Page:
Furthermore, your question is basic to the extent of insulting, what you and everyone reading this by now understands to be, my level of intelligence.

        Should I say; “It’s the Jamaicans!”? Are Hondurans inherently criminal in nature? Perhaps it is the Brits? After all they come from a nation with alarming rates of serious crime in pockets and regions throughout.

        Unlike many here on CNS I am not a basic thinker and prefer to approach issues from a wide and pragmatic perspective. My initial comment was simply an observation of statistical fact. Make of it what you will.

        – Whodatis

        • Ken says:

          True “who”. Agreed.

          We have a lot of organized crime now….lots of white collars involved today.

        • Anonymous says:

          Wow! It’s point the finger again. Yes, true Caymanian youth would never be to blame, heavens no. Sure…..
          I’ll go further on this subject once you come back down to this rock and confirm to reality.

          • Anonymous says:

            People like you shouldn’t be allowed to use the internet.
            A bit slow aren’t ya?

            – Who

    • Anonymous says:

      And the % of Caymanians in prison? The high % tells you that the crime is a home grown thing and not an expat thing! Afterall we have to file police clearance certificates before we even get a work permit. The stupidity!!!

  6. Anonymous says:

    Its bound to be up over July and August.
    School holidays.

  7. Shhhhhhhhhhhhhhh. says:

    Personally, I would be very happy to see these two hard working Senior Officers left alone to get on with a job that they know how to do. Keep up the great work Anthony Ennis and Kurt Walton we wish you all the best.

  8. Anonymous says:

    Duh, sumer time and all the children visiting their parent/s getting ready to apply for residence after they finish private schooling

  9. REALITY CHECK says:

    This reality will only come as a surprise to Governor Kilpatrick, the RCIPS Gold Command the Premier and all the other MLA’s who are all in denial. Kilpatrick is asleep at the wheel and failing the Cayman Islands. Too bad we cannot blame Baines any longer.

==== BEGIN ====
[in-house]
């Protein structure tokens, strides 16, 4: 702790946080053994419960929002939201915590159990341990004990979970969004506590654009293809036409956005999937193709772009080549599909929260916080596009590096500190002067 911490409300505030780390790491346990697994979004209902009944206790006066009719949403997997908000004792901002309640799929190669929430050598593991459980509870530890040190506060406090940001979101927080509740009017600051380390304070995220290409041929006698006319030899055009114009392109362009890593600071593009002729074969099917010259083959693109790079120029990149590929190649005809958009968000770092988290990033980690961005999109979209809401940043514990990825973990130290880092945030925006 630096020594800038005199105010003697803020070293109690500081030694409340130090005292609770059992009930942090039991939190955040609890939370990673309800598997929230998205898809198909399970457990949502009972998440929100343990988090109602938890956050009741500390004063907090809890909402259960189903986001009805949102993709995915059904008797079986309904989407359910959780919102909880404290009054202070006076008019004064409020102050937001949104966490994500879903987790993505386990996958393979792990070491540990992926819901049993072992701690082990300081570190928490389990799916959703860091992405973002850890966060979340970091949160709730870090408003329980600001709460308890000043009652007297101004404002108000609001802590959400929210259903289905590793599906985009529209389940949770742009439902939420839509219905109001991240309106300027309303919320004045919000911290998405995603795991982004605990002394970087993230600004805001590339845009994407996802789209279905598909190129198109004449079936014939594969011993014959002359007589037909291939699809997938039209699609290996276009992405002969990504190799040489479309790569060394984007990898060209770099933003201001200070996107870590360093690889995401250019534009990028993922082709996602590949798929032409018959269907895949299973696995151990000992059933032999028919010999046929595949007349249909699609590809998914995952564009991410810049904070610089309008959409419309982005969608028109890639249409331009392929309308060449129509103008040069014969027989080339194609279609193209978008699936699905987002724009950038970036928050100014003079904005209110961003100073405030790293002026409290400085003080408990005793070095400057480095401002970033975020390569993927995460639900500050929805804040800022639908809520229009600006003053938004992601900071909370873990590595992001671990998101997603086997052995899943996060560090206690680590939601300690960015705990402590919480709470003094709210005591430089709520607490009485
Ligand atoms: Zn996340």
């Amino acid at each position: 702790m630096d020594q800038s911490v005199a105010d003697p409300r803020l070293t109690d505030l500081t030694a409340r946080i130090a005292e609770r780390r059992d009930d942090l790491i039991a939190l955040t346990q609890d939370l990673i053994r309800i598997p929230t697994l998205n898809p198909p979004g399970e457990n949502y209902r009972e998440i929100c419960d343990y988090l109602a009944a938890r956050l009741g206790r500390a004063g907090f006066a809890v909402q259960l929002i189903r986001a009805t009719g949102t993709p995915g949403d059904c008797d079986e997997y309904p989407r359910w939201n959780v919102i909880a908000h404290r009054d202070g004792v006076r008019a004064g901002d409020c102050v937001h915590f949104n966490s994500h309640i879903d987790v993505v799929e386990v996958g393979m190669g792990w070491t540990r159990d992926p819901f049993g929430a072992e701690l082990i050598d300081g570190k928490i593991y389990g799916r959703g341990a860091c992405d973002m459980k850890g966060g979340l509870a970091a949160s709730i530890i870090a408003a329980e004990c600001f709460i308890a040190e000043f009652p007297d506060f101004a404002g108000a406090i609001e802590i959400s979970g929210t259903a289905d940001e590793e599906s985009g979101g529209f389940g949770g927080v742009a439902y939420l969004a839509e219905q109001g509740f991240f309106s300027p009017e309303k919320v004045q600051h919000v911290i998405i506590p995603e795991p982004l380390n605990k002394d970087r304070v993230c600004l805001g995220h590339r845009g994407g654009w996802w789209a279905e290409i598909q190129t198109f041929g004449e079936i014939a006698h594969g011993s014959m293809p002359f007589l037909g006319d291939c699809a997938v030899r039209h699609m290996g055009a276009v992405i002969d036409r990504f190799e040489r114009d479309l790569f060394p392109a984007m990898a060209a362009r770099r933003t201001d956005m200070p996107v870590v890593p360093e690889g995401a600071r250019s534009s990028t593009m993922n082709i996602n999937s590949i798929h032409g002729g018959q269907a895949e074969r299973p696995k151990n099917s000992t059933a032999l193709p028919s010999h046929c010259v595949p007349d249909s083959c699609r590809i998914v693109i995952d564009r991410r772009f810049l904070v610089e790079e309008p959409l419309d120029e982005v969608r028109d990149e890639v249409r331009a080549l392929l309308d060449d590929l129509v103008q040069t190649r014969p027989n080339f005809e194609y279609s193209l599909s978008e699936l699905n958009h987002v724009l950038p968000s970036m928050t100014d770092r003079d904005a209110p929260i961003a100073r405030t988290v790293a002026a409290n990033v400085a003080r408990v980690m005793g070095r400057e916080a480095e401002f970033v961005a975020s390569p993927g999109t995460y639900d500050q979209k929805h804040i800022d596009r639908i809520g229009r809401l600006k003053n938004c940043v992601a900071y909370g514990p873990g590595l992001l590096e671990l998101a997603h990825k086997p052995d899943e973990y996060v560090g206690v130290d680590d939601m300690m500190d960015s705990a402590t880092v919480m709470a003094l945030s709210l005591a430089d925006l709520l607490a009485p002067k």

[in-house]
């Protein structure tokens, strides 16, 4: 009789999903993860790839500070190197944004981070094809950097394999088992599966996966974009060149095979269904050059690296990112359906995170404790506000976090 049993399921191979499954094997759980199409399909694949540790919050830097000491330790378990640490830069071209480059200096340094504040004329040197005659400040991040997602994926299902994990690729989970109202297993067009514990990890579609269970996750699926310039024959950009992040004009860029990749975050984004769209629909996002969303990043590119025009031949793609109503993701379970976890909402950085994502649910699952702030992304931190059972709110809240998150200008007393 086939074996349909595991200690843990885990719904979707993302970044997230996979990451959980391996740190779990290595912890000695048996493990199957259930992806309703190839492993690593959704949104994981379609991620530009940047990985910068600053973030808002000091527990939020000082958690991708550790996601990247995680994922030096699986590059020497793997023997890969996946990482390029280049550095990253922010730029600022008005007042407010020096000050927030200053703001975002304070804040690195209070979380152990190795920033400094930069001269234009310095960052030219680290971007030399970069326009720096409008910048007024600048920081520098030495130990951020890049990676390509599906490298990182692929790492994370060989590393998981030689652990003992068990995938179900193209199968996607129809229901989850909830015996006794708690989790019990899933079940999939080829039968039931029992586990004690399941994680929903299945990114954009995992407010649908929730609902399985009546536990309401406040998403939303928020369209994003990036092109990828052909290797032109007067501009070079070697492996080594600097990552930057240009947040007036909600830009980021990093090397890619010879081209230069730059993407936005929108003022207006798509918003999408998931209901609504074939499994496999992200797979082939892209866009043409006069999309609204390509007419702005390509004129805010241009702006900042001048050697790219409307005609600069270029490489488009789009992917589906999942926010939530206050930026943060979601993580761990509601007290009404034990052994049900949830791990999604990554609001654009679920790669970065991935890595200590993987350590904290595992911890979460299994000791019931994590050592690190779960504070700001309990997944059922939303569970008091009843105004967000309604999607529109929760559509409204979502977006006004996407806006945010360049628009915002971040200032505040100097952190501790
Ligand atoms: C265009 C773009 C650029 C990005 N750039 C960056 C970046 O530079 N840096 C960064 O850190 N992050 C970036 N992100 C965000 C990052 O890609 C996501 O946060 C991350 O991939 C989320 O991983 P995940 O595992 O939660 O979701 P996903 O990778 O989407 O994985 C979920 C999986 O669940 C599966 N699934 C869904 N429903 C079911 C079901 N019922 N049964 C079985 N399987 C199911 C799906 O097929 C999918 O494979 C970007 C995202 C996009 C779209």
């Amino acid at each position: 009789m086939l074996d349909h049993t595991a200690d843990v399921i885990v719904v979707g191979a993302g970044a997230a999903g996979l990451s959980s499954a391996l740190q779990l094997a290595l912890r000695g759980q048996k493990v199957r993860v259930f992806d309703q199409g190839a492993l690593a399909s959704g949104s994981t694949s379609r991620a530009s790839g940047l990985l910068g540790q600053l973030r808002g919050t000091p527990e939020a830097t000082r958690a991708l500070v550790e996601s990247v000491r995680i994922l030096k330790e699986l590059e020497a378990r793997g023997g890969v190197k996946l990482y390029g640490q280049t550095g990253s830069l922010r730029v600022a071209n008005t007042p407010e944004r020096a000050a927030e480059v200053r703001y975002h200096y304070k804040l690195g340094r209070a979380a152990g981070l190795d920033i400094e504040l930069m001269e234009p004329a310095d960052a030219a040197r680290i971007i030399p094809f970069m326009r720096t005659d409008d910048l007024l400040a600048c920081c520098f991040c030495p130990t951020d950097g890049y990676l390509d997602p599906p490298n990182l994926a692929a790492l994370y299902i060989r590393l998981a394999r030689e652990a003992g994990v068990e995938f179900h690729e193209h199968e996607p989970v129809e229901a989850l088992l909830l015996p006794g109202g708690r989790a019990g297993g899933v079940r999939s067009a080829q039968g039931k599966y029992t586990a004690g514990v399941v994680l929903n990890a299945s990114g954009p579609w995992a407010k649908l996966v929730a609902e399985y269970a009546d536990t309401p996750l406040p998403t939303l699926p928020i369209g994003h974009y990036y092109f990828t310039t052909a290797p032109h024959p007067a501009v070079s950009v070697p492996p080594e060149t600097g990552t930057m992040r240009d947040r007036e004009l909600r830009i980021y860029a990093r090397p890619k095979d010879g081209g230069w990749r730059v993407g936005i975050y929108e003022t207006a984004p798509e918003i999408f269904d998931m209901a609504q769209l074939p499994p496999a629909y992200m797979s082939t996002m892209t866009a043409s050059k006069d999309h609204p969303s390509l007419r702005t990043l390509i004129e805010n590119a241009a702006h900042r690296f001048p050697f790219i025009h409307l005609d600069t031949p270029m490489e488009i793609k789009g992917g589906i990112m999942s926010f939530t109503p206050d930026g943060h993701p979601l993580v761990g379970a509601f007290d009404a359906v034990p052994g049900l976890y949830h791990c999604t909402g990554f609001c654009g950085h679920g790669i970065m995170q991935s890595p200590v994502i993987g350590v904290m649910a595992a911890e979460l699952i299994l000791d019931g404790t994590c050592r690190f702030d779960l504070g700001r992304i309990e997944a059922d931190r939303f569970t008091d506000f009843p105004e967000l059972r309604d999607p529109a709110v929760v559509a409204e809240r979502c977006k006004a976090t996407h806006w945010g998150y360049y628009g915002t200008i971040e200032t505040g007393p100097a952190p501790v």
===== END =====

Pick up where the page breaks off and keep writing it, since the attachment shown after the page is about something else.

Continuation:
Their focus is reelection not real life issues like rising crime, Caymanian unemployment and a sub-standard public education system that is producing a majority of Caymanian kids not ready for the real world

    • Annie says:

      WELL SAID. @ 7:26pm

    • whatever says:

      Sorry to disagree, but the public education system is not sub-standard… Granted, it may be far from perfect, but that’s not what ails the Cayman Islands. What ails the Cayman Islands are spoiled, lazy, entitled, neglected, wild, self-raised, etc. (sometimes it’s one, sometimes it’s a combination) kids who are sometimes either unable and/or unwilling (in other words, couldn’t give a sh1t) to take advantage of the educational opportunities presented. This all boils down to parenting, lack of parenting, neglect, drug abuse, etc. as well as the Education Department’s unwillingness to support its teachers. If students came to school ready to learn, they would have every opportunity to do so. Schools, public schools in particular, are no longer educational institutions but rather all-day daycare services.

      • Anonymous says:

        Substandard was the wrong word. Crap may be more appropriate when you compare it to the education systems in Europe, Asia, and North America, where most of the competition for Caymanian jobs is coming from.

      • Anonymous says:

        So the youth are the problem… you have things mixed up. The school system been failing the youth of the future for a long time. Then they graduate and there is no jobs available. What else u expect?

    • anonymous says:

      Overall Cayman students graduate with higher passes than their UK counter part. What is missing is opportunity for Caymanian children. Google Uk results .

  10. Allar says:

    Now the true figures will come out because it is a Caymanian acting and no one wants to protect him and he haven’t put a gag order in place to say anything to the contrary. The truth is the crime hasn’t changed since last year it just wasn’t reported correctly and truthful. Baines was just protecting himself and not the country. Well done Mr. Ennis for being truthful.

    • Anonymous says:

      Surely as second in command during Baines’ tenure, Ennis had some influence?!!!! Why are we praising a man who was part of the management of the RCIPS during this time. He is just as responsible as Baines. But hey, in typical Cayman style, “not me it was him”!!! The contradictions and naivety astound me every day in this little land. Deal with your home grown issues and make life better!

  11. Anonymous says:

    Thank God lying to immigration by fraudulently completing immigration forms, and stealing employee pensions is not considered a crime by the police. If it was the numbers would be through the roof!